NEW YORK (Reuters) - A lender which claims it is owed millions by the Sex.com domain name operator is asking a U.S. bankruptcy court to dismiss an involuntary bankruptcy case against the company, so it can resume a foreclosure auction, according to new court documents.
The New Jersey lender, DOM Partners LLC, which said it loaned more than $4 million to Escom LLC to fund the website’s operations, said in court papers on Friday that Escom shouldn’t be in bankruptcy. DOM said it would be best able to recover the debt by holding a new auction for what may be the world’s most valuable domain name.
An earlier auction was set to take place March 18 in New York, but was halted when three of Escom’s other creditors, saying they are owed more than $10 million, filed an involuntary bankruptcy proceeding against the website owner in California.
The auctioneer hired by DOM Partners had already been contacted by “scores of potential bidders” ranging from U.S. and international investors to domain name industry executives, media companies and adult entertainment companies, according to the court papers.
Escom LLC reportedly paid $14 million to acquire the Sex.com domain name in 2006 and said at the time that it planned to create a “next-generation Web interaction” experience on the site. But the court documents filed by the lender painted a picture of a company with just one employee, little income, and little ability to achieve its intentions.
“ESCOM has no working capital of its own to finance any development of the Domain Name, let alone to pay its secured creditors,” a representative for the lender said in court papers.
The lender claims Escom had defaulted on its loan in January 2009, and that it has been “denied access” to Escom’s books and records for the past year.
DOM Partners said that “nothing short of a miracle” would allow Escom to repay its creditors without a sale of the domain name, and that if the case were to be immediately dismissed, it expects enough excitement could still be generated among potential bidders for a “highly competitive bidding” process.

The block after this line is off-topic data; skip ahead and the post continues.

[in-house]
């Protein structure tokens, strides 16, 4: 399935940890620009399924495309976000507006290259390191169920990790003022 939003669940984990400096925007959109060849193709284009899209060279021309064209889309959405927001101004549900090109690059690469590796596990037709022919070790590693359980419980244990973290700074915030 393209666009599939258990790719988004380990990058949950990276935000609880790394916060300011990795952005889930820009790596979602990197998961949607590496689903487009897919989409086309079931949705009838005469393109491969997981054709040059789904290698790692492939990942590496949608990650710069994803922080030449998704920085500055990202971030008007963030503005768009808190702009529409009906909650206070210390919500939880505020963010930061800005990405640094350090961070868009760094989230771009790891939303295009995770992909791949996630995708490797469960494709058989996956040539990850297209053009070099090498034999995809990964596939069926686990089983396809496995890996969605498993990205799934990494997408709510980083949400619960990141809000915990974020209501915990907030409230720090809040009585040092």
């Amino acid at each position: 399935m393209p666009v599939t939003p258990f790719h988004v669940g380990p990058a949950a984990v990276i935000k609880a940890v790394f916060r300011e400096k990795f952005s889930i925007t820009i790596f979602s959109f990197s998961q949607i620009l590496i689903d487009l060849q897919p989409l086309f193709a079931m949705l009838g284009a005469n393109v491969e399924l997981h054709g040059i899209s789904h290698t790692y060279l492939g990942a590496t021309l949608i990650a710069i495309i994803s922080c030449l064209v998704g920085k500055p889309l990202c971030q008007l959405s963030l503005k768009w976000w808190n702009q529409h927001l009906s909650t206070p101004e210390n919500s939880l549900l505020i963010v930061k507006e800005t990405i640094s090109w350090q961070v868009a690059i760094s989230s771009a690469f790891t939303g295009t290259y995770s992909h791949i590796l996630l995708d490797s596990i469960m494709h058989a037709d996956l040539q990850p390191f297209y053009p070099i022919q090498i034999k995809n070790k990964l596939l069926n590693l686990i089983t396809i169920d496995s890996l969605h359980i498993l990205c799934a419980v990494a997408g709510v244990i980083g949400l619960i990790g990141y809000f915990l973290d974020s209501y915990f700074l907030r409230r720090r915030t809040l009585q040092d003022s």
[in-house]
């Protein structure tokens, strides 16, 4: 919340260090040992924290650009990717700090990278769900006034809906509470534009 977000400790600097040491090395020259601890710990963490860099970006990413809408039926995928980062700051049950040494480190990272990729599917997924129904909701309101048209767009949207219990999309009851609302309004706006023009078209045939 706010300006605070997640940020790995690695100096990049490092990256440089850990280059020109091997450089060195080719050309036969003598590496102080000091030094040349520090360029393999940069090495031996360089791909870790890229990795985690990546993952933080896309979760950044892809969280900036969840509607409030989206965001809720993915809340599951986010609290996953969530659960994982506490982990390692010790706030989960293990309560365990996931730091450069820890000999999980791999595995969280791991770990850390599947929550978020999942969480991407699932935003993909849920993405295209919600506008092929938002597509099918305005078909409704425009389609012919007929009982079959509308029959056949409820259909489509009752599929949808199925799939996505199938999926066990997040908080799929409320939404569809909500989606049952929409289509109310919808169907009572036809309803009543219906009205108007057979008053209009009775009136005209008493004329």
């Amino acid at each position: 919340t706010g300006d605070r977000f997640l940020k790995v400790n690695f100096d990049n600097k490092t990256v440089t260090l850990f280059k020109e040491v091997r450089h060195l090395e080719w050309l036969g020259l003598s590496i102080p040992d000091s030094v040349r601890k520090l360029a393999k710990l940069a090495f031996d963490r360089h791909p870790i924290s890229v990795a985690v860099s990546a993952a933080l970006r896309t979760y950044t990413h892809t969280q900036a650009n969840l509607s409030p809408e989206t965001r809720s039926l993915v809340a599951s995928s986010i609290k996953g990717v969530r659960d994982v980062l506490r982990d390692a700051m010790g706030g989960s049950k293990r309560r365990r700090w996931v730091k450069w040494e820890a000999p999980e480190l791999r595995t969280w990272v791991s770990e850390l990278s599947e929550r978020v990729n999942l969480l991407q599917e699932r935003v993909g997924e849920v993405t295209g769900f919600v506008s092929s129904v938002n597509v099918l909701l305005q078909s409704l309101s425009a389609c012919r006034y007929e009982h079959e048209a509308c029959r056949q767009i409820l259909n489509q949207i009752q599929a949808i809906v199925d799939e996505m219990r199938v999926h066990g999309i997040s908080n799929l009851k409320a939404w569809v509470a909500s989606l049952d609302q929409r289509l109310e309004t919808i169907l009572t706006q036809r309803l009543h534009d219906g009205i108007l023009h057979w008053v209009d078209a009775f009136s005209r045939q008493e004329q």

Mike Mann, an Internet entrepreneur who controls the three creditors that filed the involuntary bankruptcy case against Escom in March, told Reuters in an interview on Tuesday that it was actually the lenders that had prevented the website from thriving.
“The other investors interfered and blocked us, threatened us and caused us various troubles and losses. We had our hands tied, and our money stolen,” Mann said.
“These people were trying to fire sale it illegally after they did all these other things, so I couldn’t allow that to happen.”
Mann said that while he tried to help the company operate itself over the years, a claim by the lenders in the court documents that Mann’s group was actually managing Escom, was false.
Mann said he believes the site is worth about $50 million and that he had gotten involved with the website in hopes that the website would make $100 million so he could give 100 percent of the proceeds to charity.
“It’s the best domain in the world by far,” Mann said. “Sex is the most popular topic in the world. Dot-com will never go away, sex will never go away, everybody in the world knows how to spell this world ... and there’s an enormous community of people that have a special interest in this.”
A hearing is set for April 20 at the U.S. Bankruptcy Court in Woodland Hills, California, according to court papers filed on Monday.
The case is In re: Escom LLC, U.S. Bankruptcy Court, Central District of California, No. 10-13001.
Reporting by Emily Chasan; Editing by Richard Chang